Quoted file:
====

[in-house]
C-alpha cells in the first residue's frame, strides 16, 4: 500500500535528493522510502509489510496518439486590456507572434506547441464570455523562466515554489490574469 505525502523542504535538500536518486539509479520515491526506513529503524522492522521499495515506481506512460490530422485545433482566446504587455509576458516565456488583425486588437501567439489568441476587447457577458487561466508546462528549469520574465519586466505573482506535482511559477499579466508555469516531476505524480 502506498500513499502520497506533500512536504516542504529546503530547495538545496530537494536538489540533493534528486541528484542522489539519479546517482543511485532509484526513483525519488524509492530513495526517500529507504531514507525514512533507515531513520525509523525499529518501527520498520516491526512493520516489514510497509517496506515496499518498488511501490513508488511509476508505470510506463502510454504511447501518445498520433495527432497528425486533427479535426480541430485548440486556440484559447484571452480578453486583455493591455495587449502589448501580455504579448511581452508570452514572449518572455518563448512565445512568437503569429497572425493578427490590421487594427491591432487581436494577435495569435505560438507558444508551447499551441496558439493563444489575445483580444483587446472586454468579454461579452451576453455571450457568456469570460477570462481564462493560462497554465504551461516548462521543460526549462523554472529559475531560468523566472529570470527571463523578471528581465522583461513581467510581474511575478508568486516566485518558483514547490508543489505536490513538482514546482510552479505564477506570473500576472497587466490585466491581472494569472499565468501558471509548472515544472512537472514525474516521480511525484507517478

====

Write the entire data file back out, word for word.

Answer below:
[in-house]
C-alpha cells in the first residue's frame, strides 16, 4: 500500500535528493522510502509489510496518439486590456507572434506547441464570455523562466515554489490574469 505525502523542504535538500536518486539509479520515491526506513529503524522492522521499495515506481506512460490530422485545433482566446504587455509576458516565456488583425486588437501567439489568441476587447457577458487561466508546462528549469520574465519586466505573482506535482511559477499579466508555469516531476505524480 502506498500513499502520497506533500512536504516542504529546503530547495538545496530537494536538489540533493534528486541528484542522489539519479546517482543511485532509484526513483525519488524509492530513495526517500529507504531514507525514512533507515531513520525509523525499529518501527520498520516491526512493520516489514510497509517496506515496499518498488511501490513508488511509476508505470510506463502510454504511447501518445498520433495527432497528425486533427479535426480541430485548440486556440484559447484571452480578453486583455493591455495587449502589448501580455504579448511581452508570452514572449518572455518563448512565445512568437503569429497572425493578427490590421487594427491591432487581436494577435495569435505560438507558444508551447499551441496558439493563444489575445483580444483587446472586454468579454461579452451576453455571450457568456469570460477570462481564462493560462497554465504551461516548462521543460526549462523554472529559475531560468523566472529570470527571463523578471528581465522583461513581467510581474511575478508568486516566485518558483514547490508543489505536490513538482514546482510552479505564477506570473500576472497587466490585466491581472494569472499565468501558471509548472515544472512537472514525474516521480511525484507517478